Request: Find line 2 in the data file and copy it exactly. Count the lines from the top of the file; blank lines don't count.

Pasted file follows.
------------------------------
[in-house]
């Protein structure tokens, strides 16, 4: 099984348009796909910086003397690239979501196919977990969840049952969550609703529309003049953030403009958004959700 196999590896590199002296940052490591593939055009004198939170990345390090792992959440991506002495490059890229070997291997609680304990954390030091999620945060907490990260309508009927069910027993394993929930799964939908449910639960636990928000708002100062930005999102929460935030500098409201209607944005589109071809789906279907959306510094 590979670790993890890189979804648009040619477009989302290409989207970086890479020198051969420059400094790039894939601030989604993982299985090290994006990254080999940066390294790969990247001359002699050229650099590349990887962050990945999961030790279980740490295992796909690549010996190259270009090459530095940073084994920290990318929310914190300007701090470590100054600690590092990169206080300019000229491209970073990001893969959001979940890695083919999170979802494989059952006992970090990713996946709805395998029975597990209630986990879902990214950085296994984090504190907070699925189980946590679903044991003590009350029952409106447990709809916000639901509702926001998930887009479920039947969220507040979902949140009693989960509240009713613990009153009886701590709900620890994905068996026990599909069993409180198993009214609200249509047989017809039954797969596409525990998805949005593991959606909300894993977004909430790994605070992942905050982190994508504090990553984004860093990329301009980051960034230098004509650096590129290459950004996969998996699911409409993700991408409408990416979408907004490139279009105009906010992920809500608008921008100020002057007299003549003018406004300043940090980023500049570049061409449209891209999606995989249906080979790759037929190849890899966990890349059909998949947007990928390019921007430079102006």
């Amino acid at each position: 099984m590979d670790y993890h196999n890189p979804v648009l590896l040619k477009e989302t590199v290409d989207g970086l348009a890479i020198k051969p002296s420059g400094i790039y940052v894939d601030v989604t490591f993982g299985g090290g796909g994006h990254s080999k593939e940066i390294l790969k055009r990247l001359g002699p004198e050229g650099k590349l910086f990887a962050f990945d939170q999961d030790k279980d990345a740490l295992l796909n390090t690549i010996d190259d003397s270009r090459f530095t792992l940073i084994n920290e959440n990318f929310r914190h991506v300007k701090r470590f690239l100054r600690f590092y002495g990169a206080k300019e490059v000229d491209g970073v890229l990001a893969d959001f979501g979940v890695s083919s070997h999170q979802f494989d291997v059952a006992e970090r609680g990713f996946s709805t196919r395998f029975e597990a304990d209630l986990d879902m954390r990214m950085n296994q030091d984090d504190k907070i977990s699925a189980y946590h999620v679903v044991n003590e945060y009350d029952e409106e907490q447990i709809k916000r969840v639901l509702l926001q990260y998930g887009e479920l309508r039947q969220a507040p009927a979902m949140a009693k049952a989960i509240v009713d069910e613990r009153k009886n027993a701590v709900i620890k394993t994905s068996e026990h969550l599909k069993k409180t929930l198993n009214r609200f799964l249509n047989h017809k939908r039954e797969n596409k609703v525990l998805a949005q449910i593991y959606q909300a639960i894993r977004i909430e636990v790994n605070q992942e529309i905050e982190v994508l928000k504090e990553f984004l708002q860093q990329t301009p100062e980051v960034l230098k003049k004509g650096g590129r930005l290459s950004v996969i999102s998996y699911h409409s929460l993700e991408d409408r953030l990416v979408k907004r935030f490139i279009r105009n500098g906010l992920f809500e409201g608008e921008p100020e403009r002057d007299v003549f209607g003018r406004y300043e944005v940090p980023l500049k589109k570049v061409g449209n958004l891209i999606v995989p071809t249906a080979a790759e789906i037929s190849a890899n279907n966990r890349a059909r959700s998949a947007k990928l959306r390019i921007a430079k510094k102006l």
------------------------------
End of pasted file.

């Protein structure tokens, strides 16, 4: 099984348009796909910086003397690239979501196919977990969840049952969550609703529309003049953030403009958004959700 196999590896590199002296940052490591593939055009004198939170990345390090792992959440991506002495490059890229070997291997609680304990954390030091999620945060907490990260309508009927069910027993394993929930799964939908449910639960636990928000708002100062930005999102929460935030500098409201209607944005589109071809789906279907959306510094 590979670790993890890189979804648009040619477009989302290409989207970086890479020198051969420059400094790039894939601030989604993982299985090290994006990254080999940066390294790969990247001359002699050229650099590349990887962050990945999961030790279980740490295992796909690549010996190259270009090459530095940073084994920290990318929310914190300007701090470590100054600690590092990169206080300019000229491209970073990001893969959001979940890695083919999170979802494989059952006992970090990713996946709805395998029975597990209630986990879902990214950085296994984090504190907070699925189980946590679903044991003590009350029952409106447990709809916000639901509702926001998930887009479920039947969220507040979902949140009693989960509240009713613990009153009886701590709900620890994905068996026990599909069993409180198993009214609200249509047989017809039954797969596409525990998805949005593991959606909300894993977004909430790994605070992942905050982190994508504090990553984004860093990329301009980051960034230098004509650096590129290459950004996969998996699911409409993700991408409408990416979408907004490139279009105009906010992920809500608008921008100020002057007299003549003018406004300043940090980023500049570049061409449209891209999606995989249906080979790759037929190849890899966990890349059909998949947007990928390019921007430079102006």